1. Buy Grass-fed
Here’s something the beef industry doesn’t want you to know: Conventionally raised beef has more bad fat and less of the good kind than grass-fed beef. But all cattle eat grass, don’t they? Yes and no. In the mass-production beef industry, cattle graze on grass for part of their lives, then they’re sent to giant feedlots to pig out on corn until fat enough for slaughter. Only a small number are fed on grass for their whole lives. Irish researchers reported in 2000 that cattle fed on grass had less of the artery-clogging saturated fat in their tissues after slaughter than those fed grain, and they also had a higher proportion of omega-3 to omega-6 fatty acids (both are essential for humans).
2. "Other White Meat" is Hogwash
Whoever penned the advertising slogan touting pork as “the other white meat” is clearly a marketing genius. Light coloring aside, the truth is that lean chicken is much less fatty than lean pork. An 85-gram serving of broiled, skinless chicken breast provides 140 calories, 27 from fat, and only one-third of that fat is saturated. The same serving of roasted lean pork loin provides 275 calories, 189 of them from fat, half of it saturated. To top it off, the chicken serving has 6 more grams of protein than the same amount of pork.
3. Get Smoked Meat Online
“Smoked meat”, similar to pastrami but with different spices, is available in many places in Canada, but the people who really know it say the best comes from Montreal, where it originated. And the best of Montreal’s smoked meat, many say, comes from Schwartz’s Montreal Hebrew Delicatessen. Frank Silva, the restaurant’s general manager, says Schwartz’s didn’t invent smoked meat but it has kept the same process since the deli opened in 1928. The process begins with marinating the meat, a brisket, in a special blend of spices for 7 to 10 days, followed by 7 or 8 hours of smoking and 3 hours of steaming. No chemical preservatives or shortcuts are used, and that’s what separates Schwartz’s from the competition, Silva says. The company sells its smoked meat sliced by the pound or by the whole brisket, at Schwartz’s Deli.
4. Have Coffee with Your Steak
Ever had coffee on your steak? Probably not, unless you’ve eaten at Rippe’s steak and seafood restaurant in Seattle. In 2003 a chef and waiter came up with the idea of smearing Starbucks on their sirloin. It soon became a big hit, and Rippe’s dubbed its creation Seattle’s Signature Steak. Laure Dixon, a fine cook and wine connoisseur who lives in Nashua, New Hampshire, developed this version of coffee-dusted steak. She says to start with a good cut of meat and good coffee beans. (Some like espresso best.) Grind the beans to a fine powder. Then use that as a dry rub on the meat, rubbing it in with your hands. Shake off any excess. Then grill, broil, or pan-fry the steak to your preferred level of doneness. After she takes it off the heat, Laure swipes the steak across a plate containing a fine olive oil, then sprinkles sea salt all over it. Other cooks have also attempted to re-create Rippe’s steak, and you can find another version at Supermarket Guru.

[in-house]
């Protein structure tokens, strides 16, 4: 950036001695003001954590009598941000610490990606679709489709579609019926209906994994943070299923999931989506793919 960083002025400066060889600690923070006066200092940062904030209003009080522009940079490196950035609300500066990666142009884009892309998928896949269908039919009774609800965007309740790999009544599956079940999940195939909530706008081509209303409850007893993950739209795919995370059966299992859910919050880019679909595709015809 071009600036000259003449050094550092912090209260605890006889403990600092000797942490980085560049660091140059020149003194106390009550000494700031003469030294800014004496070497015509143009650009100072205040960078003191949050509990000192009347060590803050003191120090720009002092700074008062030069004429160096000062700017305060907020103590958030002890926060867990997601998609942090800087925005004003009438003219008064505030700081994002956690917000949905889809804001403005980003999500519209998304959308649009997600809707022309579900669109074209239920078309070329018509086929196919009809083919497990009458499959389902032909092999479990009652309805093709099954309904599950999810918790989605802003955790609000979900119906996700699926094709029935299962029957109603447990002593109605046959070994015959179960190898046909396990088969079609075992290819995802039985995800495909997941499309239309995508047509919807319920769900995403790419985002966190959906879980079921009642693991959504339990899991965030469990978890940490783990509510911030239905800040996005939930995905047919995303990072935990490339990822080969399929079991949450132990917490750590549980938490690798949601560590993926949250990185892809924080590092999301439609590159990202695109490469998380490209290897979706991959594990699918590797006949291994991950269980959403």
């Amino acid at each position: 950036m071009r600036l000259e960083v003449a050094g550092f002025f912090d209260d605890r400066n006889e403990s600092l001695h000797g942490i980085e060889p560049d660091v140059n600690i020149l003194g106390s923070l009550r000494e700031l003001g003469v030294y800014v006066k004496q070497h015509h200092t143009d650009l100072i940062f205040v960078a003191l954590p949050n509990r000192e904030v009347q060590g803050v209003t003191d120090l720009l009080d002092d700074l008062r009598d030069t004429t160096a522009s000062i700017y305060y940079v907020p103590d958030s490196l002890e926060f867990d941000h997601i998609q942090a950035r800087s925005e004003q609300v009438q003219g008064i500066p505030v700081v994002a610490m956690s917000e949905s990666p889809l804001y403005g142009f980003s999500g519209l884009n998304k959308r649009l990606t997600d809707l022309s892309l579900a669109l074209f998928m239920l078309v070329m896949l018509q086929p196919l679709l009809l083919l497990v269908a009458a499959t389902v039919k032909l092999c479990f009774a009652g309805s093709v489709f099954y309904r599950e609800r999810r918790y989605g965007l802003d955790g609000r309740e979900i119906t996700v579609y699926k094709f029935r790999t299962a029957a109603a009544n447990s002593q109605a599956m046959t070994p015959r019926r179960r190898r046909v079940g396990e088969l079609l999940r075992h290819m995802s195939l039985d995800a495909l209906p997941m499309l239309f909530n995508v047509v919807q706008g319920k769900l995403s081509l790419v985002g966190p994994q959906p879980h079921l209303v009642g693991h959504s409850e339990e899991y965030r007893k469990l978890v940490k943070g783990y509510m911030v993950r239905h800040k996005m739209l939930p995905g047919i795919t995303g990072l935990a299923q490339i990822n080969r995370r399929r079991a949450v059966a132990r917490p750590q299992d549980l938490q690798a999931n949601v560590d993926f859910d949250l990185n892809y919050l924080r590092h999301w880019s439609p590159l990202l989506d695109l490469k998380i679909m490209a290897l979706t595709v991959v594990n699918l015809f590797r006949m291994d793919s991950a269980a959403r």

5. Just Add Veggies
The cattle industry would like you to saw your way through a large slab of steak for dinner. But do your arteries a favor and save the whole-steak approach for special occasions. For day-in-and-day-out dining, find ways to cook your steak with other ingredients. Examples: Slice raw beef and sauté it with peppers and onions, fajita style. Cook cut-up steak in a wok with lots of vegetables. Top a salad with steak slices. Or make shish kebab with steak cubes and veggies. You almost always eat less meat when you prepare it as part of a broader dish.
6. Cook Burgers Any Way You Like
Here’s more proof that there’s more than one way to do lots of things, despite what the experts say. Brothers Bob and David Kinkead, who are partners in the restaurant Sibling Rivalry in Boston, divide their loyalties when it comes to cooking burgers. Bob prefers his cooked in a pan because he says grilling gives you the taste of char, not meat. David says cooking over charcoal or wood brings out the most flavour. One thing they do agree on: Don’t press on the burgers while they’re cooking. That just extracts juices and dries them out.
7. Find Your Beef
Whenever you find yourself reaching for a package of ground meat, switch over to the poultry section instead and pick up some ground chicken, ground turkey, or even some soy crumbles. All of them work just as well as ground beef for meatballs, meat loaf, or chili. However, this simple substitution can cut more than 30 per cent of the calories and at least half of the fat and saturated fat in a three-ounce serving.
8. Roast Breast Down
Cooked in the traditional way with breast side up, the white meat of a chicken is dry and worn out by the time the dark meat is done. To produce meat that is tender and moist, try flipping the bird over, with its backside up and breast down, as Dixon does. One small piece of special but inexpensive equipment, a V-rack, is helpful for the inverted roasting. But without that rack, you can prop up the chicken on a long cylinder of rolled-up aluminum foil. Roast in a preheated 200°C oven until a meat thermometer inserted into the thickest part of the thigh reads 80°C.